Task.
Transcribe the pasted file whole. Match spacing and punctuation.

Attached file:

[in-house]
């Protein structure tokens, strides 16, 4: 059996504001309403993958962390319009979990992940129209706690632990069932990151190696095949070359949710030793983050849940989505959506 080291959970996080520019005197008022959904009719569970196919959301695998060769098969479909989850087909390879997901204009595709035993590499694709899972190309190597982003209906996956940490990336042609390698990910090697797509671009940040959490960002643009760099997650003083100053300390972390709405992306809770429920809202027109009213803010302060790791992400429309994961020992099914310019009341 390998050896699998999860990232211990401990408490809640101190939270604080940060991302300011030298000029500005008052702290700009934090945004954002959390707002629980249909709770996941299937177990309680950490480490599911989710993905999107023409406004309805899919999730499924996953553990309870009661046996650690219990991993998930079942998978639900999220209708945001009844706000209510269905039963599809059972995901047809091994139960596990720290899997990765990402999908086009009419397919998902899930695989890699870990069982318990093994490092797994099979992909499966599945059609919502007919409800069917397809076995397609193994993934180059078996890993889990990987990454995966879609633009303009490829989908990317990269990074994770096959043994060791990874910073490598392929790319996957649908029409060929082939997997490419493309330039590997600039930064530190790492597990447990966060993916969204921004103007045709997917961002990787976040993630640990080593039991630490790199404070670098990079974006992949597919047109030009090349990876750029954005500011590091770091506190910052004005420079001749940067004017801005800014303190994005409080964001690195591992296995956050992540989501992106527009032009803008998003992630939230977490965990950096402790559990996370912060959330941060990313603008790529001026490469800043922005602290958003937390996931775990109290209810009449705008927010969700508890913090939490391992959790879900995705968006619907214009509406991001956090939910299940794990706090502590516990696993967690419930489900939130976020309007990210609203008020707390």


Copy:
[in-house]
């Protein structure tokens, strides 16, 4: 059996504001309403993958962390319009979990992940129209706690632990069932990151190696095949070359949710030793983050849940989505959506 080291959970996080520019005197008022959904009719569970196919959301695998060769098969479909989850087909390879997901204009595709035993590499694709899972190309190597982003209906996956940490990336042609390698990910090697797509671009940040959490960002643009760099997650003083100053300390972390709405992306809770429920809202027109009213803010302060790791992400429309994961020992099914310019009341 390998050896699998999860990232211990401990408490809640101190939270604080940060991302300011030298000029500005008052702290700009934090945004954002959390707002629980249909709770996941299937177990309680950490480490599911989710993905999107023409406004309805899919999730499924996953553990309870009661046996650690219990991993998930079942998978639900999220209708945001009844706000209510269905039963599809059972995901047809091994139960596990720290899997990765990402999908086009009419397919998902899930695989890699870990069982318990093994490092797994099979992909499966599945059609919502007919409800069917397809076995397609193994993934180059078996890993889990990987990454995966879609633009303009490829989908990317990269990074994770096959043994060791990874910073490598392929790319996957649908029409060929082939997997490419493309330039590997600039930064530190790492597990447990966060993916969204921004103007045709997917961002990787976040993630640990080593039991630490790199404070670098990079974006992949597919047109030009090349990876750029954005500011590091770091506190910052004005420079001749940067004017801005800014303190994005409080964001690195591992296995956050992540989501992106527009032009803008998003992630939230977490965990950096402790559990996370912060959330941060990313603008790529001026490469800043922005602290958003937390996931775990109290209810009449705008927010969700508890913090939490391992959790879900995705968006619907214009509406991001956090939910299940794990706090502590516990696993967690419930489900939130976020309007990210609203008020707390």